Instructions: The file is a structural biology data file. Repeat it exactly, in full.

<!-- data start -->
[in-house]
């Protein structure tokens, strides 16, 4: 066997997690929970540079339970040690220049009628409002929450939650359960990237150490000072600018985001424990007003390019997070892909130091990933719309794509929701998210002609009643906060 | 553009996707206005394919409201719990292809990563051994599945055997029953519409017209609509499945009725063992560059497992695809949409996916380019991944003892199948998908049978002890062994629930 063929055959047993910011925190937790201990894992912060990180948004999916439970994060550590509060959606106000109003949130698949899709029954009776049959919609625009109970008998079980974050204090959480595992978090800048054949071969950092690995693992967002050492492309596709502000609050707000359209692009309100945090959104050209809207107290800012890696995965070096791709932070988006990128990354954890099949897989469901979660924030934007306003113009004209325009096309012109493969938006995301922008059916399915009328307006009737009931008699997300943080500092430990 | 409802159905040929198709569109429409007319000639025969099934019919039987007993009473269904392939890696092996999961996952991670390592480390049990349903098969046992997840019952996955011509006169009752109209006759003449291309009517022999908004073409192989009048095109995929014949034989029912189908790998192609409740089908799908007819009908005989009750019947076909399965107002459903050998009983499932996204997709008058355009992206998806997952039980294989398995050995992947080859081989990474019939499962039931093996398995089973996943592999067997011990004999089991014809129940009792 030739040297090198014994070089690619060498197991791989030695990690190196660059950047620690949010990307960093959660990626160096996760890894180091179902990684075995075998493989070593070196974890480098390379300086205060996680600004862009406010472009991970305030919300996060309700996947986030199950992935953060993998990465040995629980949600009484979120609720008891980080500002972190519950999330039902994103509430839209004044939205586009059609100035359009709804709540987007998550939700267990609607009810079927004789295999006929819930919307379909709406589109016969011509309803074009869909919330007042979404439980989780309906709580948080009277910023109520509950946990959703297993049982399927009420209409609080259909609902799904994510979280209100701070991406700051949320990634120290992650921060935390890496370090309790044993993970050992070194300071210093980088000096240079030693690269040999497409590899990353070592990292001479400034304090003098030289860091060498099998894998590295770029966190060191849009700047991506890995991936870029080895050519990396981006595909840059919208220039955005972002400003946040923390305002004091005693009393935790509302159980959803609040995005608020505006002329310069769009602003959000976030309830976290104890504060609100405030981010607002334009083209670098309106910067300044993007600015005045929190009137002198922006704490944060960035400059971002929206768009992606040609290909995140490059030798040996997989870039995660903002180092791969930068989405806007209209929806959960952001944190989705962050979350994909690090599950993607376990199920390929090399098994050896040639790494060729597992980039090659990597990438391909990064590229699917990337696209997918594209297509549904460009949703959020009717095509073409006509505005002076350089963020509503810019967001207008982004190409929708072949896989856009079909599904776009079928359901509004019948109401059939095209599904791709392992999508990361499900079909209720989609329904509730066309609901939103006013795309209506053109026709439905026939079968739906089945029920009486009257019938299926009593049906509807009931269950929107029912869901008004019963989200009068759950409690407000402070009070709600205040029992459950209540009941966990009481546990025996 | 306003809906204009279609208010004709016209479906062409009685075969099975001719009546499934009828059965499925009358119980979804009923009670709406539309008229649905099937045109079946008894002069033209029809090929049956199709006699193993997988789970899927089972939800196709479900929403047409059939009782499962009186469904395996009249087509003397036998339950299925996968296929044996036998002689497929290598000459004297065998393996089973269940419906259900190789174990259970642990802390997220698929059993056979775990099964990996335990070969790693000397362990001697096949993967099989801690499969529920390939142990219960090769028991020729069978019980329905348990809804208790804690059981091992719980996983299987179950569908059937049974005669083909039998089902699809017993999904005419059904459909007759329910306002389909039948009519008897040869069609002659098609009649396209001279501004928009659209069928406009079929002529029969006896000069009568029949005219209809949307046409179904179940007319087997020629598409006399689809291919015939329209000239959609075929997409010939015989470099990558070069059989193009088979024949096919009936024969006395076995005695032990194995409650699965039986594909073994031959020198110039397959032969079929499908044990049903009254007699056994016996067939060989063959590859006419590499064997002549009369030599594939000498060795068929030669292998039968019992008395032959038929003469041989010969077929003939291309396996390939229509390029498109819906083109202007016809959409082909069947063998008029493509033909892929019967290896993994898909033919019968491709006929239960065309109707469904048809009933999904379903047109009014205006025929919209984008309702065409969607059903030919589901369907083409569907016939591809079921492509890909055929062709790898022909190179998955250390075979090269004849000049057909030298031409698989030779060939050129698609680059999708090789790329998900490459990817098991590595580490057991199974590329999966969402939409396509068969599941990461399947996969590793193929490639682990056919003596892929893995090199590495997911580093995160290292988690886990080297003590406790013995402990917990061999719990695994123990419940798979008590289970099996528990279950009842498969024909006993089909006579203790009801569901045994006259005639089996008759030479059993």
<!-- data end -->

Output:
[in-house]
């Protein structure tokens, strides 16, 4: 066997997690929970540079339970040690220049009628409002929450939650359960990237150490000072600018985001424990007003390019997070892909130091990933719309794509929701998210002609009643906060 | 553009996707206005394919409201719990292809990563051994599945055997029953519409017209609509499945009725063992560059497992695809949409996916380019991944003892199948998908049978002890062994629930 063929055959047993910011925190937790201990894992912060990180948004999916439970994060550590509060959606106000109003949130698949899709029954009776049959919609625009109970008998079980974050204090959480595992978090800048054949071969950092690995693992967002050492492309596709502000609050707000359209692009309100945090959104050209809207107290800012890696995965070096791709932070988006990128990354954890099949897989469901979660924030934007306003113009004209325009096309012109493969938006995301922008059916399915009328307006009737009931008699997300943080500092430990 | 409802159905040929198709569109429409007319000639025969099934019919039987007993009473269904392939890696092996999961996952991670390592480390049990349903098969046992997840019952996955011509006169009752109209006759003449291309009517022999908004073409192989009048095109995929014949034989029912189908790998192609409740089908799908007819009908005989009750019947076909399965107002459903050998009983499932996204997709008058355009992206998806997952039980294989398995050995992947080859081989990474019939499962039931093996398995089973996943592999067997011990004999089991014809129940009792 030739040297090198014994070089690619060498197991791989030695990690190196660059950047620690949010990307960093959660990626160096996760890894180091179902990684075995075998493989070593070196974890480098390379300086205060996680600004862009406010472009991970305030919300996060309700996947986030199950992935953060993998990465040995629980949600009484979120609720008891980080500002972190519950999330039902994103509430839209004044939205586009059609100035359009709804709540987007998550939700267990609607009810079927004789295999006929819930919307379909709406589109016969011509309803074009869909919330007042979404439980989780309906709580948080009277910023109520509950946990959703297993049982399927009420209409609080259909609902799904994510979280209100701070991406700051949320990634120290992650921060935390890496370090309790044993993970050992070194300071210093980088000096240079030693690269040999497409590899990353070592990292001479400034304090003098030289860091060498099998894998590295770029966190060191849009700047991506890995991936870029080895050519990396981006595909840059919208220039955005972002400003946040923390305002004091005693009393935790509302159980959803609040995005608020505006002329310069769009602003959000976030309830976290104890504060609100405030981010607002334009083209670098309106910067300044993007600015005045929190009137002198922006704490944060960035400059971002929206768009992606040609290909995140490059030798040996997989870039995660903002180092791969930068989405806007209209929806959960952001944190989705962050979350994909690090599950993607376990199920390929090399098994050896040639790494060729597992980039090659990597990438391909990064590229699917990337696209997918594209297509549904460009949703959020009717095509073409006509505005002076350089963020509503810019967001207008982004190409929708072949896989856009079909599904776009079928359901509004019948109401059939095209599904791709392992999508990361499900079909209720989609329904509730066309609901939103006013795309209506053109026709439905026939079968739906089945029920009486009257019938299926009593049906509807009931269950929107029912869901008004019963989200009068759950409690407000402070009070709600205040029992459950209540009941966990009481546990025996 | 306003809906204009279609208010004709016209479906062409009685075969099975001719009546499934009828059965499925009358119980979804009923009670709406539309008229649905099937045109079946008894002069033209029809090929049956199709006699193993997988789970899927089972939800196709479900929403047409059939009782499962009186469904395996009249087509003397036998339950299925996968296929044996036998002689497929290598000459004297065998393996089973269940419906259900190789174990259970642990802390997220698929059993056979775990099964990996335990070969790693000397362990001697096949993967099989801690499969529920390939142990219960090769028991020729069978019980329905348990809804208790804690059981091992719980996983299987179950569908059937049974005669083909039998089902699809017993999904005419059904459909007759329910306002389909039948009519008897040869069609002659098609009649396209001279501004928009659209069928406009079929002529029969006896000069009568029949005219209809949307046409179904179940007319087997020629598409006399689809291919015939329209000239959609075929997409010939015989470099990558070069059989193009088979024949096919009936024969006395076995005695032990194995409650699965039986594909073994031959020198110039397959032969079929499908044990049903009254007699056994016996067939060989063959590859006419590499064997002549009369030599594939000498060795068929030669292998039968019992008395032959038929003469041989010969077929003939291309396996390939229509390029498109819906083109202007016809959409082909069947063998008029493509033909892929019967290896993994898909033919019968491709006929239960065309109707469904048809009933999904379903047109009014205006025929919209984008309702065409969607059903030919589901369907083409569907016939591809079921492509890909055929062709790898022909190179998955250390075979090269004849000049057909030298031409698989030779060939050129698609680059999708090789790329998900490459990817098991590595580490057991199974590329999966969402939409396509068969599941990461399947996969590793193929490639682990056919003596892929893995090199590495997911580093995160290292988690886990080297003590406790013995402990917990061999719990695994123990419940798979008590289970099996528990279950009842498969024909006993089909006579203790009801569901045994006259005639089996008759030479059993």